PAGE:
On 25 Nov 1949, the day before the Constituent Assembly wound up its proceedings, Dr B R Ambedkar made a speech summing up the work of the Assembly and thanking all the people associated with it. He ended his speech with three warnings.
The second warning was about the dangers of unthinking submission to charismatic authority. Quoting John Stuart Mill, Ambedkar cautioned Indians not “to lay their liberties at the feet of even a great man, or to trust him with powers which enable him to subvert their institutions.”
“In India,” went on Ambedkar, “Bhakti or what may be called the path of devotion or hero-worship, plays a part in its politics unequalled in magnitude by the part it plays in the politics of any other country in the world. Bhakti in religion may be the road to the salvation of a soul. But in politics, Bhakti or hero-worship is a sure road to degradation and to eventual dictatorship.”
Today the two major rival political parties in India are laying siege to Ambedkar’s legacy. An international centre costing Rs 192 crore and a monument costing Rs 99 crore are on the anvil. Things that don’t cost much to the exchequer like a postage stamp in Ambedkar’s honour, street plays to bring him close to the masses, speeches and rallies are also being planned.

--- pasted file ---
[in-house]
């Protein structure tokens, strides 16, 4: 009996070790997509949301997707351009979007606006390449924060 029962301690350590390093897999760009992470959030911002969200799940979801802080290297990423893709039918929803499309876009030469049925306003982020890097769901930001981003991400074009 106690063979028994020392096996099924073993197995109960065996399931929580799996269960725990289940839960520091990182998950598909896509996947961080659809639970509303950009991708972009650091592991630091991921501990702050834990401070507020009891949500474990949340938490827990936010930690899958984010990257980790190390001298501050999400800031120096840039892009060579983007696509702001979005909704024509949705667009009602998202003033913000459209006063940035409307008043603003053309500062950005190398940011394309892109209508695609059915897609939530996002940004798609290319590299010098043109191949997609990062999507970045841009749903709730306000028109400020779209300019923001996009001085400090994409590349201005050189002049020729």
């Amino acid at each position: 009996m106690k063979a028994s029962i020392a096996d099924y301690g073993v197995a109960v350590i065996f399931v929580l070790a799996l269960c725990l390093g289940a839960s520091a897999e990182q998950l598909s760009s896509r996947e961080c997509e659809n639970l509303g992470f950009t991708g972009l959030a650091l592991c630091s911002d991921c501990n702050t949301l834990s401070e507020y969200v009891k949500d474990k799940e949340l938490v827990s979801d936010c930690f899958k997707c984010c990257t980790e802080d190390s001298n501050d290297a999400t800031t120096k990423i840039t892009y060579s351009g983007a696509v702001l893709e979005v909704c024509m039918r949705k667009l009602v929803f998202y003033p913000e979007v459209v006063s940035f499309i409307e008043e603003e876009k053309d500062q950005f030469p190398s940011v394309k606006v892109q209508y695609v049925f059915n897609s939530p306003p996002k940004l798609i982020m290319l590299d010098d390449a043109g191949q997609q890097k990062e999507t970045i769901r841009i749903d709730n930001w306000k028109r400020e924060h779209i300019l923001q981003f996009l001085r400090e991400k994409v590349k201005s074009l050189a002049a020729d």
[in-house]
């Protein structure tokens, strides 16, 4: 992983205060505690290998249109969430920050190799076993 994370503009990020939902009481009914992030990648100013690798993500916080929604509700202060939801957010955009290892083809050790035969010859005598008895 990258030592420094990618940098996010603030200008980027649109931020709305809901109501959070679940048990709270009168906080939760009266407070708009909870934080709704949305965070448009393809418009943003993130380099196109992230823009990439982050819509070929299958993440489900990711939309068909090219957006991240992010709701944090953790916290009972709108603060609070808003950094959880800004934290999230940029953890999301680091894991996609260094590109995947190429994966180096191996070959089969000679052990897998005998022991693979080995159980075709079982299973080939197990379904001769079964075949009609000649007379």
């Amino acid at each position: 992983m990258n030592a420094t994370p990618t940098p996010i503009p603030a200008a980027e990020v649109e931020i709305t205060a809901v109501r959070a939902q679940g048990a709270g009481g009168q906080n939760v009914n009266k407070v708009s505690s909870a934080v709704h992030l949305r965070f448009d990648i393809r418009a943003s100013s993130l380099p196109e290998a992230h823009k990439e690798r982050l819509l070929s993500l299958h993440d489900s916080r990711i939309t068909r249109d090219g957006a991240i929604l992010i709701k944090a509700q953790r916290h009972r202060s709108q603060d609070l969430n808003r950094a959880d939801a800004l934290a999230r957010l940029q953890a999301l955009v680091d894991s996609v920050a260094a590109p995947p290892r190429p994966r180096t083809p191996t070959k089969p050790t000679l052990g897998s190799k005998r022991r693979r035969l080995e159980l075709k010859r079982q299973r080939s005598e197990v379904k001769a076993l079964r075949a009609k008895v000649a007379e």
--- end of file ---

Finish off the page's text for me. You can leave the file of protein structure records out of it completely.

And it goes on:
On the other hand, organisations like Ambedkar-Periyar Study Circle at IIT Madras which questioned the same Bhakti movement that Ambedkar warned against are being banned. A Dalit whose mobile phone played an Ambedkar song was beaten to death supposedly by the people who are practising the same Bhakti that Ambedkar cautioned against.
Certain decisions like whose pictures can be carried in advertisements and whose picture should be displayed in government offices and other public places point to the possibility of the government machinery nurturing the Bhakti movement in the country.
Is Ambedkar being honoured or is he being made use of for nefarious political purposes?
Is what Ambedkar said about the Congress a few years after Independence valid for today’s leading political party? He accused the Congress of degenerating into a dharamsala, a gathering without any unity of purpose or principles, and “open to all, fools and knaves, friends and foes, communalists and secularists, reformers and orthodox and capitalists and anti-capitalists.”
All his life Ambedkar fought vehemently against “narrow-mindedness and communalism.” It is ironical that today his legacy is being is resuscitated by people who are staunch advocates of what Ambedkar fought fervently against.
A book review: Dr Ambedkar